East African leaders have called on Burundi to postpone elections. A government spokesman said it was open to the request in the face of violent protests sparked by President Pierre Nkurunziza's bid for a third term.
East African Community (EAC) leaders met in Tanzania on Sunday and called on Burundi's government to use the time before the delayed elections to create an environment conducive for the polls.
"The summit, concerned at the impasse in Burundi, strongly calls for a long postponement of the elections not less than a month and a half," the EAC said in a statement read out by its secretary general Richard Sezibera.
Heads of states from Tanzania, Uganda, Kenya and South Africa attended the meeting in Dar es Salaam. Foreign Affairs Minister Alain Nyamitwe represented Burundi and East African Community minister Valentine Rugwabiza represented Rwanda.
There have been violent protests in Burundi since current President Pierre Nkurunziza announced a bid for a third term in office in April. The constitution states a two-term limit.
Burundi's parliamentary elections are scheduled for June 5, while presidential elections are set for June 26.
The EAC also called for the immediate disarmament of all youth groups affiliated with political groups and asked Burundi's leadership to exercise restraint and to ensure the right environment for refugees to return home. More than 90,000 people have fled ahead of polls.
The EAC statement called "on all parties to stop violence" and for "the creation of conditions for the return of refugees" who have fled the turmoil.
Burundi government spokesman Philippe Nzobonariba told AFP: "The Burundian government welcomes the proposal of the heads of state" to delay the elections. He said that the EAC had not discussed the controversy over Nkurunziza's bid for a third term, as it was a sovereign issue.
The EAC did not call on Nkurunziza to abandon his re-election bid. Opposition groups expressed disappointment and urged supporters to return to street protests.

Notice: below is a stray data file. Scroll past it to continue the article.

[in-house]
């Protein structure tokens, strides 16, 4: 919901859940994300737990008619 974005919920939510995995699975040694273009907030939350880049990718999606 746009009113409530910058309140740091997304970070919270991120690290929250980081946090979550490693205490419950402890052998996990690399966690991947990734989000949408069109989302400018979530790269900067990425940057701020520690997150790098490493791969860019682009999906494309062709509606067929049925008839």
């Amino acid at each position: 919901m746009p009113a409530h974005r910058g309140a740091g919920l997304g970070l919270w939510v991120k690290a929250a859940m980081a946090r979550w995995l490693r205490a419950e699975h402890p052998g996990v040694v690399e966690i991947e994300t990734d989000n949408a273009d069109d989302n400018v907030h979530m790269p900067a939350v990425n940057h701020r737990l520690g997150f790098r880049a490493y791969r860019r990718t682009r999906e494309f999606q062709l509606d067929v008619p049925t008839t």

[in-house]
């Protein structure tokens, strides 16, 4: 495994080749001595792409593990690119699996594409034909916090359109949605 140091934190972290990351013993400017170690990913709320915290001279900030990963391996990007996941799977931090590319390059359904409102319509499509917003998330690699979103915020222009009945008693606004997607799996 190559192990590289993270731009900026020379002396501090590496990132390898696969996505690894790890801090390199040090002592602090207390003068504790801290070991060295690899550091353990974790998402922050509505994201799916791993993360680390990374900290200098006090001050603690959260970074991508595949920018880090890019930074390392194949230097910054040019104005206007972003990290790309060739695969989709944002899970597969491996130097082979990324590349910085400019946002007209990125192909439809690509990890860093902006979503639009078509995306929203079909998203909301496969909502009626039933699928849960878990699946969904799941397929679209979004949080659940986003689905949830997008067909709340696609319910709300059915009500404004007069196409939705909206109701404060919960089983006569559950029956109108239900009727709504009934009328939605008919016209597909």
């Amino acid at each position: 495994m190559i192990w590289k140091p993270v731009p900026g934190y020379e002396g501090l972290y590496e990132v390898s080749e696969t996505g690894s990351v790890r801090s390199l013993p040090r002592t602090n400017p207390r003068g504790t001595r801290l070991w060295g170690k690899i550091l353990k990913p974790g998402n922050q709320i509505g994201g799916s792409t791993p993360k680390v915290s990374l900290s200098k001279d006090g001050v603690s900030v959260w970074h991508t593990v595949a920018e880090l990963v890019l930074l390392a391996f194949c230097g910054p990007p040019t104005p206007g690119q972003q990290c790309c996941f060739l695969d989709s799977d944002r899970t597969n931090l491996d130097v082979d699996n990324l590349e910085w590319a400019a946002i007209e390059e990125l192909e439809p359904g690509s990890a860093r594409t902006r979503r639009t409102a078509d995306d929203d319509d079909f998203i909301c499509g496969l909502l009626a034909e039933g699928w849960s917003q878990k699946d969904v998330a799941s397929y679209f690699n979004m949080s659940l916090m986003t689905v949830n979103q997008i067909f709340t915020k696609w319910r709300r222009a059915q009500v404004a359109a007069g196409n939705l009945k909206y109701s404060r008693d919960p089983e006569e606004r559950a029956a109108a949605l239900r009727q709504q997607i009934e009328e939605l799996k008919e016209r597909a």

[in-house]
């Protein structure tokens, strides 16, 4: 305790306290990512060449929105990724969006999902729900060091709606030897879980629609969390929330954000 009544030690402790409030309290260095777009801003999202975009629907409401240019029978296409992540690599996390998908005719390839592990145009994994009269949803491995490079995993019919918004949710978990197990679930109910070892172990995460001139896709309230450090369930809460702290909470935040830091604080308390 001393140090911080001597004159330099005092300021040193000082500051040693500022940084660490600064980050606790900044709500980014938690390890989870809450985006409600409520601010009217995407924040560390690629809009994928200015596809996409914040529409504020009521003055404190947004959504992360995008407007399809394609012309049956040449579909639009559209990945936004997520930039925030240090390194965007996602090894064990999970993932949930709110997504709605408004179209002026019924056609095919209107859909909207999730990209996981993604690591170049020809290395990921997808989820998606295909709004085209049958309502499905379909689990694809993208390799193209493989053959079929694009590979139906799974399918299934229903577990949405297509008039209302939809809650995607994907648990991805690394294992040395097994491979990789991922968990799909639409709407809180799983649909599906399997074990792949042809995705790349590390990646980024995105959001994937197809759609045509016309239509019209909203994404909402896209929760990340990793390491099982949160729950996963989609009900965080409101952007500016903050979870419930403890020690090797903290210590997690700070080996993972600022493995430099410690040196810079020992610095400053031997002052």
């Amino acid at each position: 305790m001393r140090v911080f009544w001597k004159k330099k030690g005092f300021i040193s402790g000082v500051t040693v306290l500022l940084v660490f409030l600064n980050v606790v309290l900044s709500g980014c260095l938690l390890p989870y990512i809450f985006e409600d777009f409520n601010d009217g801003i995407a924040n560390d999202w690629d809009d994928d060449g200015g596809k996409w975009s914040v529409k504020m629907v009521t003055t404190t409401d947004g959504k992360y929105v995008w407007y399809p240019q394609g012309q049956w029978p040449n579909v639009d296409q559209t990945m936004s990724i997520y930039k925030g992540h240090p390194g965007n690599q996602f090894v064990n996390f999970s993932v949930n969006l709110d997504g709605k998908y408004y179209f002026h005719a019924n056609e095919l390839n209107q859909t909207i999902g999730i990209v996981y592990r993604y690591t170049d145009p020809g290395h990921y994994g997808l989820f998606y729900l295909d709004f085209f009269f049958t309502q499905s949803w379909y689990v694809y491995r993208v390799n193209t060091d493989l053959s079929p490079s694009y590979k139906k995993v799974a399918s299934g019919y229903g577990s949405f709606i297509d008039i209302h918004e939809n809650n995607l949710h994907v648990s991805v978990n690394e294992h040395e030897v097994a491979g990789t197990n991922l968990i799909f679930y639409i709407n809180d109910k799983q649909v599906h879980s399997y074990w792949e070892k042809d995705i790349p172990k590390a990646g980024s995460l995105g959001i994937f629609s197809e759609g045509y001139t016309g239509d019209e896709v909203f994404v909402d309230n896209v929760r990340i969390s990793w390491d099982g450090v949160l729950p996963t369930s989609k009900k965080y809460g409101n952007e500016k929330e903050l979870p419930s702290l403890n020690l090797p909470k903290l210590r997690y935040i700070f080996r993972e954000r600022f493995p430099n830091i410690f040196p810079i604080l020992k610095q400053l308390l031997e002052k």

"We are disappointed because the summit said nothing on the question that we are concerned about. We did not descend on the streets to get the elections delayed by a month and a half," one of the protest leaders, Pacifique Nininahazwe, told AFP.
UN warns of tension
At the end of his two-day visit to Burundi on Sunday, Adama Dieng, the United Nations special adviser on the prevention of genocide, warned of increased tensions and the risk of further violence unless all parties engaged in open dialogue.
In #Burundi, @UN Special Adviser urges all parties to engage in talks to calm tensions http://t.co/6LvDIwOcl2 pic.twitter.com/itE0jQ6JmP
- UN News Centre (@UN_News_Centre) May 31, 2015
"Given Burundi's history of ethnic violence and in light of ongoing fears of attacks based on ethnicity, the special adviser strongly encouraged Burundian parties to use their influence to prevent any action that could increase the risk of violence against individuals or groups on the basis of their identity, including political affiliation, religious and ethnic identity," said a statement issued at the end of Dieng's visit.
Burundi is one of the five poorest countries in the world. The former German East Africa colony has known years of conflict, including the 1993 mass killings of ethnic Tutsis by the Hutu majority.
jm/cmk (AFP, Reuters,)